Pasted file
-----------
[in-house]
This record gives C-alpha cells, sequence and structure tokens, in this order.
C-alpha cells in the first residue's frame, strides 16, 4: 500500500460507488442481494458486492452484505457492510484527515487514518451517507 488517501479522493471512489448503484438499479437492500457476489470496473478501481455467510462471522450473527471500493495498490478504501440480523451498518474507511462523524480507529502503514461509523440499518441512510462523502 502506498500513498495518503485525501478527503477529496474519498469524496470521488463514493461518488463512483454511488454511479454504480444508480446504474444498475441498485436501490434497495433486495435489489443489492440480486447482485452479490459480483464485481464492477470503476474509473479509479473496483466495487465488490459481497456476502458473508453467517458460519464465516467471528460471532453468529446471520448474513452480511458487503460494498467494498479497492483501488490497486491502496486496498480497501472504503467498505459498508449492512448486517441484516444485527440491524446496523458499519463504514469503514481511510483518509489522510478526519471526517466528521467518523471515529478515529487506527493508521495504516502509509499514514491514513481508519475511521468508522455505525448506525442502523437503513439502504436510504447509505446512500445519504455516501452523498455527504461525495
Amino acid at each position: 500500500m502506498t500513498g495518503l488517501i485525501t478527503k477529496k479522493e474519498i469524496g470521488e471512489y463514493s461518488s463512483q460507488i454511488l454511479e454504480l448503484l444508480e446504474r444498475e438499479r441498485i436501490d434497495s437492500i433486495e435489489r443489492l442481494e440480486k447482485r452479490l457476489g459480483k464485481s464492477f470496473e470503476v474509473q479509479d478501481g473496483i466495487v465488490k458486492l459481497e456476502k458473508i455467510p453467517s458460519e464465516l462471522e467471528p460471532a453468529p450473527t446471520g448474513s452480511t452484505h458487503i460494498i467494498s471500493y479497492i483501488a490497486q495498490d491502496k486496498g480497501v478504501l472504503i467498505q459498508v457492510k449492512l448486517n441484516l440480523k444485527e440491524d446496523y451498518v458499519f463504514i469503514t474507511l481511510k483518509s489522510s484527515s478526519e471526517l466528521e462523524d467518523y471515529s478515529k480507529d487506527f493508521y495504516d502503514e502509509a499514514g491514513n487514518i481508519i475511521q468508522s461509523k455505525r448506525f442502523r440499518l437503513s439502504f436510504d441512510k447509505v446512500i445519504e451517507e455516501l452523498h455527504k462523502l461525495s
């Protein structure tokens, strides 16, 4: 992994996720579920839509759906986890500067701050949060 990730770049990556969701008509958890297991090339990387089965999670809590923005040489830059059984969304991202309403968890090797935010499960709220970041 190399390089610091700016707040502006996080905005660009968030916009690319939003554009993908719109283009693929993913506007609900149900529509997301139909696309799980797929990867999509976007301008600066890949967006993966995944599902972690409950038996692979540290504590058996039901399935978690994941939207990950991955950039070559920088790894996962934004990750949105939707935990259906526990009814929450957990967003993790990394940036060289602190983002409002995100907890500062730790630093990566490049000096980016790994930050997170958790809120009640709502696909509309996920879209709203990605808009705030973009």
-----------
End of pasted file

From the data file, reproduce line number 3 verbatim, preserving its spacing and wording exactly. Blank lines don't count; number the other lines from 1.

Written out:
C-alpha cells in the first residue's frame, strides 16, 4: 500500500460507488442481494458486492452484505457492510484527515487514518451517507 488517501479522493471512489448503484438499479437492500457476489470496473478501481455467510462471522450473527471500493495498490478504501440480523451498518474507511462523524480507529502503514461509523440499518441512510462523502 502506498500513498495518503485525501478527503477529496474519498469524496470521488463514493461518488463512483454511488454511479454504480444508480446504474444498475441498485436501490434497495433486495435489489443489492440480486447482485452479490459480483464485481464492477470503476474509473479509479473496483466495487465488490459481497456476502458473508453467517458460519464465516467471528460471532453468529446471520448474513452480511458487503460494498467494498479497492483501488490497486491502496486496498480497501472504503467498505459498508449492512448486517441484516444485527440491524446496523458499519463504514469503514481511510483518509489522510478526519471526517466528521467518523471515529478515529487506527493508521495504516502509509499514514491514513481508519475511521468508522455505525448506525442502523437503513439502504436510504447509505446512500445519504455516501452523498455527504461525495